Nine Thoughts on How to Take Charge of Your Own Deep Age

I’ll bet my paycheck you haven’t planned for your own Deep Age. You think it won’t happen, won’t last long, or the kids will help you.

Breaking news: It is likely to happen, it could last several years, and your kids don’t want the job.

Trust me on this.  They. Do. Not. Want. That. Job.

It was more than 2 years after I knew we had to move my mother out of her house and into a Chute, that she was at last living happily in a medically staffed residence with all financial-legal arrangements made, a plan for social activities and managing healthcare matters, and that all her Other Stuff was handled. It gave me plenty of time to think about this Deep Age business.

Here are nine thoughts on how to handle our own end-of-life aging process. My goal? To avoid making anybody else have to interrupt their life for 2+ years to do that job for me. Or you.

1. Wake up to the likelihood of your own Deep Age. The World Health organization measures average lifespan for every country. They also measure average healthy We should expect 8-9 years at the end of our lives when we are not healthy. We think we will “know” when we need to move from living independently to getting help, but that is not always true. By the time you cannot remember if you left the stove burner on, you also cannot recognize you are unable to live safely on your own anymore. As you age, you will lose physical and mental abilities – you can count on it. Ignoring the future of your likely disability and death is not productive. Saying, “If I ever get like that, shoot me” is not a plan. And, if you don’t have a plan, you’re a victim.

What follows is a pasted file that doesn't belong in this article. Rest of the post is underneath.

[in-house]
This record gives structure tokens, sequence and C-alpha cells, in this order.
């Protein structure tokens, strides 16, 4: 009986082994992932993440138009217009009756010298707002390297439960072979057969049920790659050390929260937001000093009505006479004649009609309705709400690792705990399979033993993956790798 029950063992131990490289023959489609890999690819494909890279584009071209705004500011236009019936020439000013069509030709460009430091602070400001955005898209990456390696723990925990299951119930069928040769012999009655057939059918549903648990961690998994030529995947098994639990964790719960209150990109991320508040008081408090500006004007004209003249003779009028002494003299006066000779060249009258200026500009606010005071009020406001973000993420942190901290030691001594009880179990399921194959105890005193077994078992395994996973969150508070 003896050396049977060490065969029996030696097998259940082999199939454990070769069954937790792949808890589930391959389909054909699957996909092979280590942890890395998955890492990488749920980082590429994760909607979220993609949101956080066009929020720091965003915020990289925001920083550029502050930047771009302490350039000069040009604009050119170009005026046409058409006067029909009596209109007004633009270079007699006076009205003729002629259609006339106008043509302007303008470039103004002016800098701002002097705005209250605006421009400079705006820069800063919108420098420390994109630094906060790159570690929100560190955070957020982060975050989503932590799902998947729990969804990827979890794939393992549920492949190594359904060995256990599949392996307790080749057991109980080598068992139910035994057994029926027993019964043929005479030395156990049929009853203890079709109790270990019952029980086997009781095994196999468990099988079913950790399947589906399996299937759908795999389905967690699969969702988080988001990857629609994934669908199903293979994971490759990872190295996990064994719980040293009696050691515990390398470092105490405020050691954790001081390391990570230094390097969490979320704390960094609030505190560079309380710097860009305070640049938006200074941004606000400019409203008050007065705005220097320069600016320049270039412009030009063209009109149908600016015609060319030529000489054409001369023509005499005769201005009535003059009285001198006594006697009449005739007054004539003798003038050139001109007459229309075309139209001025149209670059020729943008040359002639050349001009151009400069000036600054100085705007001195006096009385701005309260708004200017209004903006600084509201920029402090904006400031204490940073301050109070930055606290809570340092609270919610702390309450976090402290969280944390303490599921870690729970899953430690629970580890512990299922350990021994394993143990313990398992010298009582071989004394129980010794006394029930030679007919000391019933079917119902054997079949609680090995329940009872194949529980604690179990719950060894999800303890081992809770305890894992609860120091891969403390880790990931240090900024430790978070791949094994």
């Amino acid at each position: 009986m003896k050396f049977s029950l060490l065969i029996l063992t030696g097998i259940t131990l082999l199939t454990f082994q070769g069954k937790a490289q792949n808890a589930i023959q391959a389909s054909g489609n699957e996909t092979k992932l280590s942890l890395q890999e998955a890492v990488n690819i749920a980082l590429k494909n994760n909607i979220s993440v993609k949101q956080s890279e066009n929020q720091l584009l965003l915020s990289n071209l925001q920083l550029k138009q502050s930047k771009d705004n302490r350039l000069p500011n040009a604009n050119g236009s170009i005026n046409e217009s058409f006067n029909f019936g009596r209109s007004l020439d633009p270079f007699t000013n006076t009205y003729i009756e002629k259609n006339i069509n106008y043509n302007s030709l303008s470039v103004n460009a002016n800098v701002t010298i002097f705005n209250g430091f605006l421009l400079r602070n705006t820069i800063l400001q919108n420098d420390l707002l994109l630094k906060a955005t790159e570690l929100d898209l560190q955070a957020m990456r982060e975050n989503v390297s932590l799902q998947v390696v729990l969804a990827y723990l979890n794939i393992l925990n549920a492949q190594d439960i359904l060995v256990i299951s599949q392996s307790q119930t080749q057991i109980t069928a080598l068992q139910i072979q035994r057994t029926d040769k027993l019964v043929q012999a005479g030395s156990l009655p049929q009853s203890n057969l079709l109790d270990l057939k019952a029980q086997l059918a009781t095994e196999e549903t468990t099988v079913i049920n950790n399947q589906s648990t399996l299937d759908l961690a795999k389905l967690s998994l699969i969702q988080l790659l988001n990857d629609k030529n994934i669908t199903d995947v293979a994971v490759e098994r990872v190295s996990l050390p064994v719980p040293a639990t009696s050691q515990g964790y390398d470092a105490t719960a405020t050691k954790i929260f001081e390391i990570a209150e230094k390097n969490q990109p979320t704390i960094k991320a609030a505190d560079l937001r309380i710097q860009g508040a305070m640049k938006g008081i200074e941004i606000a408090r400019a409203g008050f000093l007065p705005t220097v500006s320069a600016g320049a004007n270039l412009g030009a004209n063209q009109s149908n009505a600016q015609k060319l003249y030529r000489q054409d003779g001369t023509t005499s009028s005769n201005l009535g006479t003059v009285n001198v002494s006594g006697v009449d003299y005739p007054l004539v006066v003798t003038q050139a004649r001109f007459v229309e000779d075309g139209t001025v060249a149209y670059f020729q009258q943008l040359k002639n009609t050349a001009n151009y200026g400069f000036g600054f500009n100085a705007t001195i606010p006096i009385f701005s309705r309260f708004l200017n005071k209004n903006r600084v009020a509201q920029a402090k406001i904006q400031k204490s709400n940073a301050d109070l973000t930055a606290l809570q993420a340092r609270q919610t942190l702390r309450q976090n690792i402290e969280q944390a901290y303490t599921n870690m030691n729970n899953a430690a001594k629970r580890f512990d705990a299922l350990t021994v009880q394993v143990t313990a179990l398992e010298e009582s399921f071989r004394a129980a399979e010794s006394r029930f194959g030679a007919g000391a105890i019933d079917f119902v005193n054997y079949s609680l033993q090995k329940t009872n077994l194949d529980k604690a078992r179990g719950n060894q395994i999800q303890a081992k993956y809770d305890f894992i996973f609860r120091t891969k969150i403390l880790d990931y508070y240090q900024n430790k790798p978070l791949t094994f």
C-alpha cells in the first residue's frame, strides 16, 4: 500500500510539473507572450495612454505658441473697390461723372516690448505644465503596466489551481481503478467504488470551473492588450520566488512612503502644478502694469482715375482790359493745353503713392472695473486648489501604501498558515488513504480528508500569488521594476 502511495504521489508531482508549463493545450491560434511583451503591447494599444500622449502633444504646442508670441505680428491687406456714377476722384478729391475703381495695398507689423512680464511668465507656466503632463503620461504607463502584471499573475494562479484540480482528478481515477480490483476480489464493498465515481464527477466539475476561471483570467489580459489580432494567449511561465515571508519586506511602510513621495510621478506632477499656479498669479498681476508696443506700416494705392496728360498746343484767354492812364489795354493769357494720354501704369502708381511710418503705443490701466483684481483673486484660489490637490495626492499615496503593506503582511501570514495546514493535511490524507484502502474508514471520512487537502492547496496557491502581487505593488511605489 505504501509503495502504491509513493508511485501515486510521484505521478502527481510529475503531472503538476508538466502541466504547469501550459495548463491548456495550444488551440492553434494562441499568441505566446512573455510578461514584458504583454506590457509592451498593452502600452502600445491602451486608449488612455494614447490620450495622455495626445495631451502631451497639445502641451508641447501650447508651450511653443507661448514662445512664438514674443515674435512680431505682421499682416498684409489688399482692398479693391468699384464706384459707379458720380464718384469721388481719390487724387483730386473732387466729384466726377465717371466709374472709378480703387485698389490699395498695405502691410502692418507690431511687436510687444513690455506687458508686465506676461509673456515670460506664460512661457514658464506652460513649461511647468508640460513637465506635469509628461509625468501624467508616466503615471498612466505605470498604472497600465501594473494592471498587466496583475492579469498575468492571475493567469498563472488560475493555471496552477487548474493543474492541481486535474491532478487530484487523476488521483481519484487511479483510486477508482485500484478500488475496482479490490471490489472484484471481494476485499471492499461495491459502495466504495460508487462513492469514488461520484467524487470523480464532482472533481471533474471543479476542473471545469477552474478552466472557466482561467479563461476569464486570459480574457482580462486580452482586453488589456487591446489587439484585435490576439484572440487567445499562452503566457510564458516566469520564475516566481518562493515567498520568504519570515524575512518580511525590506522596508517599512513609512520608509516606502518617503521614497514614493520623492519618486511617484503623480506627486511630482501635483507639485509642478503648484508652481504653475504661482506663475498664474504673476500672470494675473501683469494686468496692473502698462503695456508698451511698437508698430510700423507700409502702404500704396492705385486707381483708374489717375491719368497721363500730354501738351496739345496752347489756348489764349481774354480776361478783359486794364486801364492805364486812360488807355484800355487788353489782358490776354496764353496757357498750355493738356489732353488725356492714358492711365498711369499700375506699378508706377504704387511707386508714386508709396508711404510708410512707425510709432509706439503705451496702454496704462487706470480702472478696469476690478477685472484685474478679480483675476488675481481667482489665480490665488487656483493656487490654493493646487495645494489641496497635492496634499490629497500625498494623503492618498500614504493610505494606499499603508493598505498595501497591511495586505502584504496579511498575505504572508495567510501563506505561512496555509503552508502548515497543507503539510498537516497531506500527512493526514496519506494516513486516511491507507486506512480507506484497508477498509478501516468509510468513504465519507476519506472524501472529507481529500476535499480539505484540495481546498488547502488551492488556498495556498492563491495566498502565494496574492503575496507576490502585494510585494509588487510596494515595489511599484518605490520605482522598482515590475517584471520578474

2. Do not be a victim – take charge of your own Deep Age. Make your plan for a “continuing care residence”, at home or elsewhere, that will allow you to slide comfortably through the losses of your old age and into your grave or your urn. Plan it well in advance of needing it. Do not inconvenience your family, friends and neighbors by leaving the burdens of your Deep Age to them. There are Five Plan Steps, listed below, for you to take charge of your own Deep Age.